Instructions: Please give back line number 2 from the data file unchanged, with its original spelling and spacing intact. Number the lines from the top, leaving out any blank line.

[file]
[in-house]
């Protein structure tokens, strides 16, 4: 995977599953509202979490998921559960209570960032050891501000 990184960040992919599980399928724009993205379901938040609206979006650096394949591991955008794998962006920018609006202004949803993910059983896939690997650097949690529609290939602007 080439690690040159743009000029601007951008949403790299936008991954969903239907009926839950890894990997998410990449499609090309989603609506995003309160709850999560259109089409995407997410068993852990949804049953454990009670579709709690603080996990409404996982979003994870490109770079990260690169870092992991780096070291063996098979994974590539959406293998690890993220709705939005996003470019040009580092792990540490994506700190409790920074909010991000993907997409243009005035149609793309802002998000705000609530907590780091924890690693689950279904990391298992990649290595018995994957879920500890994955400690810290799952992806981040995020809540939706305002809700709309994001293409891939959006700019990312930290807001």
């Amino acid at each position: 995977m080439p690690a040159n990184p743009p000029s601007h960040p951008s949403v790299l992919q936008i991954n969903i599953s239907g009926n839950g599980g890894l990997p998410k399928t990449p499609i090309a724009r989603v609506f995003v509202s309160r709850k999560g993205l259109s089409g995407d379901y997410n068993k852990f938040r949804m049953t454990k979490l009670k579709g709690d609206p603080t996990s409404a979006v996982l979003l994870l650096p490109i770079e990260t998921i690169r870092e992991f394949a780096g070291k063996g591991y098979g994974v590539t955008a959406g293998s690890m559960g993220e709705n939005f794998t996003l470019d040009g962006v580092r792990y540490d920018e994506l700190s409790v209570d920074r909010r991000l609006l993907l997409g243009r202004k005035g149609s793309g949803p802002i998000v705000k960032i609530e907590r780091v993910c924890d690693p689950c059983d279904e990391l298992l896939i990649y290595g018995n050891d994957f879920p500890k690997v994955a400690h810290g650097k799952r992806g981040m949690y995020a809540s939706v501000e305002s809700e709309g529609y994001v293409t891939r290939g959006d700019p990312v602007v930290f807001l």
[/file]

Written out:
């Protein structure tokens, strides 16, 4: 995977599953509202979490998921559960209570960032050891501000 990184960040992919599980399928724009993205379901938040609206979006650096394949591991955008794998962006920018609006202004949803993910059983896939690997650097949690529609290939602007 080439690690040159743009000029601007951008949403790299936008991954969903239907009926839950890894990997998410990449499609090309989603609506995003309160709850999560259109089409995407997410068993852990949804049953454990009670579709709690603080996990409404996982979003994870490109770079990260690169870092992991780096070291063996098979994974590539959406293998690890993220709705939005996003470019040009580092792990540490994506700190409790920074909010991000993907997409243009005035149609793309802002998000705000609530907590780091924890690693689950279904990391298992990649290595018995994957879920500890994955400690810290799952992806981040995020809540939706305002809700709309994001293409891939959006700019990312930290807001």